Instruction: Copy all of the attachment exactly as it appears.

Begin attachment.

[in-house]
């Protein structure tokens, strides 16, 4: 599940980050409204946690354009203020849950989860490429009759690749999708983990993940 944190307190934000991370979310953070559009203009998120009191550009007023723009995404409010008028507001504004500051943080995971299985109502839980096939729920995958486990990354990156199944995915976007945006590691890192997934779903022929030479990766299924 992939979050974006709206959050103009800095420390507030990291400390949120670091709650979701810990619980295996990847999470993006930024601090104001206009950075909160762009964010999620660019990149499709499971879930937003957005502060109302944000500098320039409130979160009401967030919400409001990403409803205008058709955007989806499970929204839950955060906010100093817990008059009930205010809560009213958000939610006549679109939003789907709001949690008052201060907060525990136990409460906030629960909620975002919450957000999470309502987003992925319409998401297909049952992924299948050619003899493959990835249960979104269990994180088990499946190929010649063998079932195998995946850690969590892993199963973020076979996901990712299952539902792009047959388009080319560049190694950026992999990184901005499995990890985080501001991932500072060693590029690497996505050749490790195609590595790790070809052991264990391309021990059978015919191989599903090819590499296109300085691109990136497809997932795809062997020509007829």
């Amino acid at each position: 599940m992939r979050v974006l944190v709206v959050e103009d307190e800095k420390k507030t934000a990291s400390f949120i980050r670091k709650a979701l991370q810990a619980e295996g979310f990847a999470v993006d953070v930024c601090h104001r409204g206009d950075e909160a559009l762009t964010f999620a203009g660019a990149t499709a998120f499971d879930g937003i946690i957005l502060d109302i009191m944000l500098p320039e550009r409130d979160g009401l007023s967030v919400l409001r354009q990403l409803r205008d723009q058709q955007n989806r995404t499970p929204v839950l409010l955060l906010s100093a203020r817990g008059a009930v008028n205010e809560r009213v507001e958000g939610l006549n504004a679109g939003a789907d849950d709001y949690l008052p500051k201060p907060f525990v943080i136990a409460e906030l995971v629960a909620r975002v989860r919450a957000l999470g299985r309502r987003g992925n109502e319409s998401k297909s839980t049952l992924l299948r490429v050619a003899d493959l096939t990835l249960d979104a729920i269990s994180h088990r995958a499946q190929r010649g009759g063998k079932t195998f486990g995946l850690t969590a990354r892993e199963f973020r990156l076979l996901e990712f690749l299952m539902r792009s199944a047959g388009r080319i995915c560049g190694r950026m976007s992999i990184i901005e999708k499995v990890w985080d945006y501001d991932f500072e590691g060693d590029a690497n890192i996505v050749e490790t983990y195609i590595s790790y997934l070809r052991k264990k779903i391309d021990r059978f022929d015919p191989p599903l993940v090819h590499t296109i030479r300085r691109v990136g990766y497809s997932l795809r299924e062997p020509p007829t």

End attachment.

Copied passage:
[in-house]
């Protein structure tokens, strides 16, 4: 599940980050409204946690354009203020849950989860490429009759690749999708983990993940 944190307190934000991370979310953070559009203009998120009191550009007023723009995404409010008028507001504004500051943080995971299985109502839980096939729920995958486990990354990156199944995915976007945006590691890192997934779903022929030479990766299924 992939979050974006709206959050103009800095420390507030990291400390949120670091709650979701810990619980295996990847999470993006930024601090104001206009950075909160762009964010999620660019990149499709499971879930937003957005502060109302944000500098320039409130979160009401967030919400409001990403409803205008058709955007989806499970929204839950955060906010100093817990008059009930205010809560009213958000939610006549679109939003789907709001949690008052201060907060525990136990409460906030629960909620975002919450957000999470309502987003992925319409998401297909049952992924299948050619003899493959990835249960979104269990994180088990499946190929010649063998079932195998995946850690969590892993199963973020076979996901990712299952539902792009047959388009080319560049190694950026992999990184901005499995990890985080501001991932500072060693590029690497996505050749490790195609590595790790070809052991264990391309021990059978015919191989599903090819590499296109300085691109990136497809997932795809062997020509007829």
């Amino acid at each position: 599940m992939r979050v974006l944190v709206v959050e103009d307190e800095k420390k507030t934000a990291s400390f949120i980050r670091k709650a979701l991370q810990a619980e295996g979310f990847a999470v993006d953070v930024c601090h104001r409204g206009d950075e909160a559009l762009t964010f999620a203009g660019a990149t499709a998120f499971d879930g937003i946690i957005l502060d109302i009191m944000l500098p320039e550009r409130d979160g009401l007023s967030v919400l409001r354009q990403l409803r205008d723009q058709q955007n989806r995404t499970p929204v839950l409010l955060l906010s100093a203020r817990g008059a009930v008028n205010e809560r009213v507001e958000g939610l006549n504004a679109g939003a789907d849950d709001y949690l008052p500051k201060p907060f525990v943080i136990a409460e906030l995971v629960a909620r975002v989860r919450a957000l999470g299985r309502r987003g992925n109502e319409s998401k297909s839980t049952l992924l299948r490429v050619a003899d493959l096939t990835l249960d979104a729920i269990s994180h088990r995958a499946q190929r010649g009759g063998k079932t195998f486990g995946l850690t969590a990354r892993e199963f973020r990156l076979l996901e990712f690749l299952m539902r792009s199944a047959g388009r080319i995915c560049g190694r950026m976007s992999i990184i901005e999708k499995v990890w985080d945006y501001d991932f500072e590691g060693d590029a690497n890192i996505v050749e490790t983990y195609i590595s790790y997934l070809r052991k264990k779903i391309d021990r059978f022929d015919p191989p599903l993940v090819h590499t296109i030479r300085r691109v990136g990766y497809s997932l795809r299924e062997p020509p007829t």